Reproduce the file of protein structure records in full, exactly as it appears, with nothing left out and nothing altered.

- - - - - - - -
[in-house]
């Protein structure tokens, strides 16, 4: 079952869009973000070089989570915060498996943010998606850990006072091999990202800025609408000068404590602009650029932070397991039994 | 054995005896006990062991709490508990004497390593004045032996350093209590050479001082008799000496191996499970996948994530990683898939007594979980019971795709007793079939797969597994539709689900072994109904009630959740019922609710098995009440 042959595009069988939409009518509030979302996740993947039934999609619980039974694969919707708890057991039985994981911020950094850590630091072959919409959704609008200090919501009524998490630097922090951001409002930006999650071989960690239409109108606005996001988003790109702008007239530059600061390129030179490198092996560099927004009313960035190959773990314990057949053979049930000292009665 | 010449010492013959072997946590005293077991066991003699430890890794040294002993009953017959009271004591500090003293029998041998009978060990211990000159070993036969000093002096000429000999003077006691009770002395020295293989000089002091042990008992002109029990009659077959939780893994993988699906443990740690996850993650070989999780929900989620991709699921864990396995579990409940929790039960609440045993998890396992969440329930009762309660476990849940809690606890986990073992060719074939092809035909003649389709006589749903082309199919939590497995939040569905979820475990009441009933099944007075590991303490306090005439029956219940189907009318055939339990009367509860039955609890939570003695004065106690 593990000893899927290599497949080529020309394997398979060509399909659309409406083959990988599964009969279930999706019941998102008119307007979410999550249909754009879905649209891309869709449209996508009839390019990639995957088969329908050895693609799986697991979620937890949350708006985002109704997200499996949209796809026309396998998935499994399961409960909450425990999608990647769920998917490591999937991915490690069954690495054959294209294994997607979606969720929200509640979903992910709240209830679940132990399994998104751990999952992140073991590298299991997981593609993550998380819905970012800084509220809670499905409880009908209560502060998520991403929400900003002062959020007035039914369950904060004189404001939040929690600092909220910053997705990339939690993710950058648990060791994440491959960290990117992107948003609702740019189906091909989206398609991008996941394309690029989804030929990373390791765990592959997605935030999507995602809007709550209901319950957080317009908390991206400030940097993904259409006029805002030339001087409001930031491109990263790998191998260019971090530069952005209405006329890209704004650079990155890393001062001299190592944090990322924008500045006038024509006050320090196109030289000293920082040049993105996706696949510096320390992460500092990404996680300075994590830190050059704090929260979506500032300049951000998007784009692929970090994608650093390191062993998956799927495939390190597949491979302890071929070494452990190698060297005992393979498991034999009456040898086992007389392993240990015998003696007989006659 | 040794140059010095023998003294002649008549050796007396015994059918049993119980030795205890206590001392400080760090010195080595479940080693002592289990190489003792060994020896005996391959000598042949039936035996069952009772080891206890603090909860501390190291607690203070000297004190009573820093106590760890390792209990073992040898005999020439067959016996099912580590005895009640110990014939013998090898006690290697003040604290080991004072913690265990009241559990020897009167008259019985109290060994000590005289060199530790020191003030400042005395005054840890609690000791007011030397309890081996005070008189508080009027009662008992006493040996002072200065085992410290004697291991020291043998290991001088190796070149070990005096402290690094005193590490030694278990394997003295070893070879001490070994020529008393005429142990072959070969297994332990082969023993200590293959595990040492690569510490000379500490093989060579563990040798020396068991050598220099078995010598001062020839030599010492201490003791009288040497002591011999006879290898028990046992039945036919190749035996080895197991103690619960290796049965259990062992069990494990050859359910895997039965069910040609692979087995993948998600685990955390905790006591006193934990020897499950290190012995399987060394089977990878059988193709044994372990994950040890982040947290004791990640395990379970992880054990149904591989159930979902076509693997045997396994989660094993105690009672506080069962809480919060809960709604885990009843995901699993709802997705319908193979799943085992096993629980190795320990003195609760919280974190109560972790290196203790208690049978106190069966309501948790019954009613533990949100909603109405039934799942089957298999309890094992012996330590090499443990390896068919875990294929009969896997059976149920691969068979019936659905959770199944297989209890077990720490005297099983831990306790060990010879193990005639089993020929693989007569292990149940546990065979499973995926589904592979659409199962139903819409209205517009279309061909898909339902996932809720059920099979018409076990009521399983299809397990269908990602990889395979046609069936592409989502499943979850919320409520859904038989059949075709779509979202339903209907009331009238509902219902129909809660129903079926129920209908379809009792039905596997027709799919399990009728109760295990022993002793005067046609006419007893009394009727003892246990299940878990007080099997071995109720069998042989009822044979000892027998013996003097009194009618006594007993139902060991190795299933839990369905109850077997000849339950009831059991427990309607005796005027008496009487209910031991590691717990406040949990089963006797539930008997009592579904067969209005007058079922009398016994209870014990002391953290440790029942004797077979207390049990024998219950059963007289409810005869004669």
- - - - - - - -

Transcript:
[in-house]
């Protein structure tokens, strides 16, 4: 079952869009973000070089989570915060498996943010998606850990006072091999990202800025609408000068404590602009650029932070397991039994 | 054995005896006990062991709490508990004497390593004045032996350093209590050479001082008799000496191996499970996948994530990683898939007594979980019971795709007793079939797969597994539709689900072994109904009630959740019922609710098995009440 042959595009069988939409009518509030979302996740993947039934999609619980039974694969919707708890057991039985994981911020950094850590630091072959919409959704609008200090919501009524998490630097922090951001409002930006999650071989960690239409109108606005996001988003790109702008007239530059600061390129030179490198092996560099927004009313960035190959773990314990057949053979049930000292009665 | 010449010492013959072997946590005293077991066991003699430890890794040294002993009953017959009271004591500090003293029998041998009978060990211990000159070993036969000093002096000429000999003077006691009770002395020295293989000089002091042990008992002109029990009659077959939780893994993988699906443990740690996850993650070989999780929900989620991709699921864990396995579990409940929790039960609440045993998890396992969440329930009762309660476990849940809690606890986990073992060719074939092809035909003649389709006589749903082309199919939590497995939040569905979820475990009441009933099944007075590991303490306090005439029956219940189907009318055939339990009367509860039955609890939570003695004065106690 593990000893899927290599497949080529020309394997398979060509399909659309409406083959990988599964009969279930999706019941998102008119307007979410999550249909754009879905649209891309869709449209996508009839390019990639995957088969329908050895693609799986697991979620937890949350708006985002109704997200499996949209796809026309396998998935499994399961409960909450425990999608990647769920998917490591999937991915490690069954690495054959294209294994997607979606969720929200509640979903992910709240209830679940132990399994998104751990999952992140073991590298299991997981593609993550998380819905970012800084509220809670499905409880009908209560502060998520991403929400900003002062959020007035039914369950904060004189404001939040929690600092909220910053997705990339939690993710950058648990060791994440491959960290990117992107948003609702740019189906091909989206398609991008996941394309690029989804030929990373390791765990592959997605935030999507995602809007709550209901319950957080317009908390991206400030940097993904259409006029805002030339001087409001930031491109990263790998191998260019971090530069952005209405006329890209704004650079990155890393001062001299190592944090990322924008500045006038024509006050320090196109030289000293920082040049993105996706696949510096320390992460500092990404996680300075994590830190050059704090929260979506500032300049951000998007784009692929970090994608650093390191062993998956799927495939390190597949491979302890071929070494452990190698060297005992393979498991034999009456040898086992007389392993240990015998003696007989006659 | 040794140059010095023998003294002649008549050796007396015994059918049993119980030795205890206590001392400080760090010195080595479940080693002592289990190489003792060994020896005996391959000598042949039936035996069952009772080891206890603090909860501390190291607690203070000297004190009573820093106590760890390792209990073992040898005999020439067959016996099912580590005895009640110990014939013998090898006690290697003040604290080991004072913690265990009241559990020897009167008259019985109290060994000590005289060199530790020191003030400042005395005054840890609690000791007011030397309890081996005070008189508080009027009662008992006493040996002072200065085992410290004697291991020291043998290991001088190796070149070990005096402290690094005193590490030694278990394997003295070893070879001490070994020529008393005429142990072959070969297994332990082969023993200590293959595990040492690569510490000379500490093989060579563990040798020396068991050598220099078995010598001062020839030599010492201490003791009288040497002591011999006879290898028990046992039945036919190749035996080895197991103690619960290796049965259990062992069990494990050859359910895997039965069910040609692979087995993948998600685990955390905790006591006193934990020897499950290190012995399987060394089977990878059988193709044994372990994950040890982040947290004791990640395990379970992880054990149904591989159930979902076509693997045997396994989660094993105690009672506080069962809480919060809960709604885990009843995901699993709802997705319908193979799943085992096993629980190795320990003195609760919280974190109560972790290196203790208690049978106190069966309501948790019954009613533990949100909603109405039934799942089957298999309890094992012996330590090499443990390896068919875990294929009969896997059976149920691969068979019936659905959770199944297989209890077990720490005297099983831990306790060990010879193990005639089993020929693989007569292990149940546990065979499973995926589904592979659409199962139903819409209205517009279309061909898909339902996932809720059920099979018409076990009521399983299809397990269908990602990889395979046609069936592409989502499943979850919320409520859904038989059949075709779509979202339903209907009331009238509902219902129909809660129903079926129920209908379809009792039905596997027709799919399990009728109760295990022993002793005067046609006419007893009394009727003892246990299940878990007080099997071995109720069998042989009822044979000892027998013996003097009194009618006594007993139902060991190795299933839990369905109850077997000849339950009831059991427990309607005796005027008496009487209910031991590691717990406040949990089963006797539930008997009592579904067969209005007058079922009398016994209870014990002391953290440790029942004797077979207390049990024998219950059963007289409810005869004669």